Boom in trademark applications and Domain Names including “COVID-19

Businesses may want a COVID-19-related domain name for a valid number of reasons. A lot of businesses are trying to capitalise on the pandemic. Trademark applications for COVID-19-related phrases and slogans have boomed. Many of these applications are related to clothing and accessories. However, brand owners should be aware that a successful application and registration will depend on various factors. The applicants must have a good faith intent to use the marks in commerce. Moreover, many of the terms will likely not be registered since they will be deemed too descriptive.

We recommend:

COVID-19-related applications should be carefully analysed, watched, and reviewed, especially if you or a competitor wishes to use the same or similar terms in marketing or advertising.

Risk of ”Non-Use” and what it means to you

In most jurisdictions, trademarks must be used genuinely to create a market for the goods/services for which the mark is registered. If the owner does not use the mark, a third party may revoke it on the basis of ”non-use. The owner can defend himself by showing that there are “proper reasons” for the non-use. Many consumer-facing businesses are not using their trademarks genuinely during lockdown, e.g. restaurant chains and hotels. At a first glance, the risks posed by a non-use attack appears to be low. In the European Union, for example, there must be no use in a period of five years. However, a real risk exists in case lockdowns continue, if a severe recession enters, or if the trademark has already not been genuinely used for some years. Some courts and offices, e.g. in the UK, have held that economic recession does not amount to a proper reason for non-use.

We recommend

If you reduce production/services during a recession, you risk exposing your trademarks. If the marks are revoked and new rights acquired by third parties, you as the trademark owner will be unable to resume providing those goods/services in the future under the brands. It is therefore recommended that you mitigate the risks of non-use attacks.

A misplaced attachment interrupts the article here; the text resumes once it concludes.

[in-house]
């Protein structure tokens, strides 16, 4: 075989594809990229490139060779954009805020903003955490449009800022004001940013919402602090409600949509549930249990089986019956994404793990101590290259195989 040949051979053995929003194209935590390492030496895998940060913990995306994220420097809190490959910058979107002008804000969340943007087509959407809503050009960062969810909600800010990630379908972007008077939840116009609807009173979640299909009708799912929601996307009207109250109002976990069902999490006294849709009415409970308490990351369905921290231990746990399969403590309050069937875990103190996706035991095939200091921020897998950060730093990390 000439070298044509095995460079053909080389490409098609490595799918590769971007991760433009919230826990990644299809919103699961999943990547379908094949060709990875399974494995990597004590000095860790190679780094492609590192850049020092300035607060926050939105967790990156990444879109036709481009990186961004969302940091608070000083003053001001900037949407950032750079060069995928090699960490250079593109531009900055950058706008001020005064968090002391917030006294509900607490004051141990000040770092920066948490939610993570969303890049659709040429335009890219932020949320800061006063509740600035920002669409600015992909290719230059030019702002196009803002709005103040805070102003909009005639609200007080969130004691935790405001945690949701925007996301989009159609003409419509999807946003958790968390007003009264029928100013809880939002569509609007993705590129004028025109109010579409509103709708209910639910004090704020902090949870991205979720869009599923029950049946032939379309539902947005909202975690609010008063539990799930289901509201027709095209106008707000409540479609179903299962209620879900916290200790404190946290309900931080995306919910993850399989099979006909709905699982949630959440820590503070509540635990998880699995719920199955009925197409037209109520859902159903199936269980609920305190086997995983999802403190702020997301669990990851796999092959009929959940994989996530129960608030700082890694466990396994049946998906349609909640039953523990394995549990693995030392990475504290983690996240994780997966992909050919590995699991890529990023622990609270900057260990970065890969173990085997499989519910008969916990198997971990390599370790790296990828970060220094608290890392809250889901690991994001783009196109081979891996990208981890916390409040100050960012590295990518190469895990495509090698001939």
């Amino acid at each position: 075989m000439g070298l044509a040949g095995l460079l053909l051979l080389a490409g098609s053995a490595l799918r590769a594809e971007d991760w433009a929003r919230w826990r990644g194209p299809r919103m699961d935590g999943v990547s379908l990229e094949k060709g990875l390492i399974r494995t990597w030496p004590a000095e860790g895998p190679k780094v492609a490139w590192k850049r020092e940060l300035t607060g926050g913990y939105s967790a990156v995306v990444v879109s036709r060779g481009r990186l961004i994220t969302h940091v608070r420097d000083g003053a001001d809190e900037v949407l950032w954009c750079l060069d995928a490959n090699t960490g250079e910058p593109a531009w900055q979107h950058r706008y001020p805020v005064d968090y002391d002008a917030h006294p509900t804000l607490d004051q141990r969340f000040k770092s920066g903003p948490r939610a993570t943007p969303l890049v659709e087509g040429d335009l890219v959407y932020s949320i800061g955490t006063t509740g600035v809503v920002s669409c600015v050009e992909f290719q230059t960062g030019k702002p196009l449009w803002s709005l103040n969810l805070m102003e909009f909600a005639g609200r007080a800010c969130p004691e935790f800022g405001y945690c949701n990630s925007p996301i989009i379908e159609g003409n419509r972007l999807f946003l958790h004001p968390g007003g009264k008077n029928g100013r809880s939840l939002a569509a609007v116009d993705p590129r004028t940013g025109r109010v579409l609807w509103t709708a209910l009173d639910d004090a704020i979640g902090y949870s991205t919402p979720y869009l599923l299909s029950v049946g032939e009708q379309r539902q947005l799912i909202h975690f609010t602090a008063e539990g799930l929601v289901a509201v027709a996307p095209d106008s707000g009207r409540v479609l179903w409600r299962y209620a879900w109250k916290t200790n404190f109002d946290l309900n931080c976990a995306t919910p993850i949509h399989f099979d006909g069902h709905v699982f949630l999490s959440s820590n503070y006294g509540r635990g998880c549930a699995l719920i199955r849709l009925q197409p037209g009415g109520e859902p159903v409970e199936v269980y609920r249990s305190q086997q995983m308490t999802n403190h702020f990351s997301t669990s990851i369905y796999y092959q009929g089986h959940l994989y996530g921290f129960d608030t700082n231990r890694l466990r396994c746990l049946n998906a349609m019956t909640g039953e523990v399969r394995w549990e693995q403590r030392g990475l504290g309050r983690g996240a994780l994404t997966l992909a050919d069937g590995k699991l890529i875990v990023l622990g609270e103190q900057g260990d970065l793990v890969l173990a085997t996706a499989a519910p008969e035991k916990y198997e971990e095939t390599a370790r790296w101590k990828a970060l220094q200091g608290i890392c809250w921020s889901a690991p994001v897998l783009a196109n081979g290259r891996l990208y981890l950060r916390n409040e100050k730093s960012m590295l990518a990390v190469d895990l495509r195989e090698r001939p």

How may COVID affect protected designations of origin and geographical indications

Protected Geographical Indications and Protected Designated of Origin protect names of specific products in order to promote their unique characteristics that are linked to their geographical origins and traditional production processes, e.g. Champagne. On a negative note, with Corona lockdowns, many producers are struggling to comply with elements of the relevant product requirements. On the positive side, the EU has allowed temporary amendments to help producers. For example, the milking times for Parmigiano Reggiano have been extended. In order to ”get on the EU’s list”, a complex process has to be followed, which e.g. involves notification to the European Commission together with an explanation of why the amendment is necessary. More changes may come. We recommend therefore to stay up to date with the relevant regulatory developments via your legal experts and if necessary, to file for extensions in order to be granted a relevant extension.

Conclusion – Which steps should you take?

  1. Identify and pursue misuse of trademarks such as counterfeit goods or use in connection with practices that could negatively impact your brands;
  2. Set up brand registry accounts on online platforms and market places where you list your registered trademarks in order to prevent listing and sale of counterfeit trademark goods and to facilitate the removal of the goods;
  3. Set up watch services to ensure that your brands are not being misused, hijacked or combined online, hereunder with COVID-19-type terms;
  4. Record trademark registrations with custom and border protection authorities to develop anti-counterfeiting strategies so that officers at entry points will be able to identify infringing goods;
  5. Keep on top of trademark office deadlines and developments;
  6. Clear and register trademarks and advertising slogans in due time, since it could impact trademark rights down the line;
  7. Mitigate risks of non-use attacks, so that you will not end up being unable to use your brand for certain goods/services in the future;
  8. Stay up to date with relevant regulatory developments via your legal experts and file for extensions should you sell products that are protected based on origin or geography and you are struggling to comply with requirements due to COVID.

Links and sources:

EUROSTAT: Statistics Explained ( – 27/01/2021

This news article is meant for general information and discussion only. It is not a full analysis of the matters presented, and shall not be regarded as or relied upon as legal advice.